When Jeff Cirillo walked away from the Major Leagues following the 2007 season, he took with him some unique accomplishments…a record 99 consecutive errorless games at third base, the distinction of being the only player to hit 45 or more doubles in both leagues and the dubious honor of hitting the game’s 200,000th home run since 1900.
Recently, I had the opportunity to talk to the 14 year Major League veteran about a litany of things.
HOVG: Of all the accomplishments you had throughout your career…what achievement means most?
CIRILLO: I believe my greatest achievement in baseball was going down to Mexico back in 2004 and playing six weeks in the winter league at the age of 35 to break a mechanical flaw I had in my swing. From outside perspective, it could have been easy to walk away. For me, I had put myself into a huge mechanical flaw where I tinkered with a toe tap and eventually couldn’t break it. I knew the only way to have a shot at playing was to go to Mexico and work this flaw out. It wasn’t easy, considering my family didn’t endorse it…I had to produce or be sent home and the stigma of playing in Mexico at 35 years old. This six week quest enabled me to play three more productive MLB seasons and when I retired, I was able to let it go knowing that I had made it all the way back.
HOVG: Before appearing in the 2007 NLDS, you had played in 1617 regular season games…and no post season contests. What was it like getting that monkey off your back?
CIRILLO: It wouldn’t have killed me to not make the playoffs! I do feel that people apply a sense of credence to post season play however.
HOVG: You’ve had more plate appearances (65) against Randy Johnson than anyone else…and in 2004, you became his 4000th strikeout victim. Earlier in the season, I was fortunate enough to get some interesting perspectives on “The Big Unit”. What are your thoughts on the recent 300 game winner?
CIRILLO: Facing Randy Johnson was by far the greatest experience I had in facing a pitcher. He was either going to strike me out or I was going to get him. I liked facing him because I knew he would bring out the best in me. If I got a hit, he would glare at me from the pitcher's mound. I would spit at him from first if he ever did…which wasn’t often.
HOVG: You’re no stranger to pitching yourself. In 2007, you took the hill against your former team (Milwaukee)…tell me about that experience.
CIRILLO: Pitching is something I have always enjoyed having pitched at USC for 4 years. (My manager) Bob Melvin, asked if I wanted to pitch the ninth if we didn’t score some runs. I told him I had been waiting 14 years to pitch the ninth!
HOVG: Outside of Rusty Meacham (three for three with two home runs and a triple), who did you absolutely love to see opposing you on the mound?
CIRILLO: I loved facing Andy Pettitte! I hated facing Corey Lidle. (Note: Cirillo was 16 for 33 against Pettitte and hitless in 13 at bats against Lidle.)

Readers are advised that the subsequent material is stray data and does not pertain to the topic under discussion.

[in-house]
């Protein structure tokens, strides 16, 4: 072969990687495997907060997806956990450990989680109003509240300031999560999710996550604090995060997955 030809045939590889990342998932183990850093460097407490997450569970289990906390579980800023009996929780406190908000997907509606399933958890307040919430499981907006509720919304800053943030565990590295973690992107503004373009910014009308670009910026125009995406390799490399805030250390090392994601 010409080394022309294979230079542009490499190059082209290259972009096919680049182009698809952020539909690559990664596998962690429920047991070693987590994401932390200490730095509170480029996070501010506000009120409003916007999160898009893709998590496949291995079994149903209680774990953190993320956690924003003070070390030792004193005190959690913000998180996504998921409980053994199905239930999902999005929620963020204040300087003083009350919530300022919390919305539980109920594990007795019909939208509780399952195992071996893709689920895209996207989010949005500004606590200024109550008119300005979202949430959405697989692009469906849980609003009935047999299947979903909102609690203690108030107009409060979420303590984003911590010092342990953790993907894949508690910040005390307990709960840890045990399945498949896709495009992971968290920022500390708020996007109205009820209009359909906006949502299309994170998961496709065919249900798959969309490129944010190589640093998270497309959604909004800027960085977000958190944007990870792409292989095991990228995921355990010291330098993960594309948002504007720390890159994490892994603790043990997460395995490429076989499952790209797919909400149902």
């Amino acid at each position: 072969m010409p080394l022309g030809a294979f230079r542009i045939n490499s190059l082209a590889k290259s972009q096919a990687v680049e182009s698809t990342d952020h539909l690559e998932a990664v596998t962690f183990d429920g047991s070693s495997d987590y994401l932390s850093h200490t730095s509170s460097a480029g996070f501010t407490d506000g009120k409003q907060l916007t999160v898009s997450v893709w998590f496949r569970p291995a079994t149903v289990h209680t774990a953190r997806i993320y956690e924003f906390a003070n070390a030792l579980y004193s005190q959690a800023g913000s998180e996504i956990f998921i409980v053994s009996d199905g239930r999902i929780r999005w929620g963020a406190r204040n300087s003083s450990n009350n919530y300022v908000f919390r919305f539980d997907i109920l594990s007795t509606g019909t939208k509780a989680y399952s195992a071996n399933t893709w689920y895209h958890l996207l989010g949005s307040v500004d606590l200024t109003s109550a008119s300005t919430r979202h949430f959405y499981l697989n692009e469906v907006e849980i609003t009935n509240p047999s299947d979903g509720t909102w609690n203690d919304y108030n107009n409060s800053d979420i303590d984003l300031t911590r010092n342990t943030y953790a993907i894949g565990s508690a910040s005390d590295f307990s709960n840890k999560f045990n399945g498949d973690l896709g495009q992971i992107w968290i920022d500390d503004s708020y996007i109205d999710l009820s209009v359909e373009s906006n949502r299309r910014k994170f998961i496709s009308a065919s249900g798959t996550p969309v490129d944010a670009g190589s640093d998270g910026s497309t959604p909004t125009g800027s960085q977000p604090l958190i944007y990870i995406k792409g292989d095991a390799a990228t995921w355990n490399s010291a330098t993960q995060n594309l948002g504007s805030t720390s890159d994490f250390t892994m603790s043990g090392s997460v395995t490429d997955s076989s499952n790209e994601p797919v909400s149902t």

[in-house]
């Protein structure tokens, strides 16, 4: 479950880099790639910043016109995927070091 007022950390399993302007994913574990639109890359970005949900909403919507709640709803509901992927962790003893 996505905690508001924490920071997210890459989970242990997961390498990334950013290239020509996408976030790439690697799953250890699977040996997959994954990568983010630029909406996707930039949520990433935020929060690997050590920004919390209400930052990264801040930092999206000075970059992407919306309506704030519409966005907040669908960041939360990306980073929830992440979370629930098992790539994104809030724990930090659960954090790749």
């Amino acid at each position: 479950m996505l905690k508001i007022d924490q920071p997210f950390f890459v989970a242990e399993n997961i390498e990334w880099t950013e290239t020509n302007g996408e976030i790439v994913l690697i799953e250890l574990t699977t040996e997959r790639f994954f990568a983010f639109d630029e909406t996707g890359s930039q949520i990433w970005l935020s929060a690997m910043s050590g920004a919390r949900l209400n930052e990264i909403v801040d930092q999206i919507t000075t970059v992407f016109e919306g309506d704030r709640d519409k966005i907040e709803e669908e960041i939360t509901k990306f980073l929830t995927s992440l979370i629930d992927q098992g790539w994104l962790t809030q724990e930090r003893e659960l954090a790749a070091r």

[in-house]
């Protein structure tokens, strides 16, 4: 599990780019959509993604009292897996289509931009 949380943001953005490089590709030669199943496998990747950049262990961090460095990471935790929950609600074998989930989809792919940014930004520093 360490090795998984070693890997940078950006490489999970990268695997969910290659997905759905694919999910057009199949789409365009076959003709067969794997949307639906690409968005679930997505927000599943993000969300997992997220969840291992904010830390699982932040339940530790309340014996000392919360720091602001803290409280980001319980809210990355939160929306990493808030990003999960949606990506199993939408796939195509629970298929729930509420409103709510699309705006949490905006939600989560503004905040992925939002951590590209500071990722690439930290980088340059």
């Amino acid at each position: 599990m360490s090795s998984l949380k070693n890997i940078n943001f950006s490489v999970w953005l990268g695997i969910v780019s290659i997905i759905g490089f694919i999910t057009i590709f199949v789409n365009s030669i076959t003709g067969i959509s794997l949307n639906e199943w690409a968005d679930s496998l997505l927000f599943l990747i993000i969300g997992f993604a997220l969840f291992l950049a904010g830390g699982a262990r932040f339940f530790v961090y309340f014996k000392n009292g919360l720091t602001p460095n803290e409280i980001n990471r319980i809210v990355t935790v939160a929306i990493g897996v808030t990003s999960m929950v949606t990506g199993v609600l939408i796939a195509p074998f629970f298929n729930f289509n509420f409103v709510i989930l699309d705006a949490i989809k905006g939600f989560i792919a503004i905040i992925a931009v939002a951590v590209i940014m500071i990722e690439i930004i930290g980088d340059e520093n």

HOVG: Is there a pitcher from the past or one that is coming up in the game now that you wish you had a chance to face?
CIRILLO: Nolan Ryan would have been the only one I wish I could have faced…or Rob Dibble back in his prime.
HOVG: You’ve had the pleasure of playing alongside some potential Hall of Famers. Trevor Hoffman and Ichiro are obviously shoe-ins. Let me throw some names your way and you let me know what your thoughts are about some former Rockies teammates.
HOVG: Todd Helton.
CIRILLO: Todd Helton will be a shoe-in!
HOVG: Larry Walker.
CIRILLO: Walker won’t get in, although he is the best talent I’ve ever played with.
HOVG: Anyone I missed?
CIRILLO: (Former Brewers teammate) Carlos Lee has a chance. He’s one of the most fun teammates I have ever had…I loved that guy!
HOVG: Some people are already talking about Joe Mauer as being (potentially) the best hitting catcher to play the game. Any thoughts on the young hitter?
CIRILLO: Joe Mauer's grandfather told me his grandson would hit .400. I didn’t believe him considering he played such a demanding position and gets dinged up a ton. He is an unreal human being…very reserved and respectful. He is also one of the top three defensively in the game. If I was starting a team it would be him or Hanley Ramirez…but probably Mauer.
HOVG: In July, I was able to get some All-Star Game thoughts from some other former Major Leaguers…I’m hoping you’d share some with me as well. You were selected to two All-Star Games (1997 and 2000), once representing the American League and once representing the National League. What is it like being selected?
CIRILLO: All-Star Games are time consuming and stressful for a younger player. In my first one, I felt more comfortable with the clubhouse guys than the players. The second, I had Helton with me so it was much easier. It is really a smoke and mirrors show, with players having their own agendas.
HOVG: Since the 2002 tie, the Classic is billed as "this one counts"...should it?
CIRILLO: It should count. It is all about creating a buzz. The buzz is the seller…they should also do more skills competitions.
HOVG: Before we end this…how are you keeping busy?
CIRILLO: Currently, I am helping out the Diamondbacks as a major league scout. I am also in the process of buying a baseball team and will oversee several areas. I’ve been doing a ton sports psychology and being a Dad. I still follow the crew and I miss Milwaukee.
Jeff Cirillo took his final cuts (ironically, during a playoff game) on October 15, 2007. He batted .296 during his career…six times topping .300. Currently, he can be found coaching his kids in any one of a host of sports ranging from soccer, flag football, basketball, golf and baseball.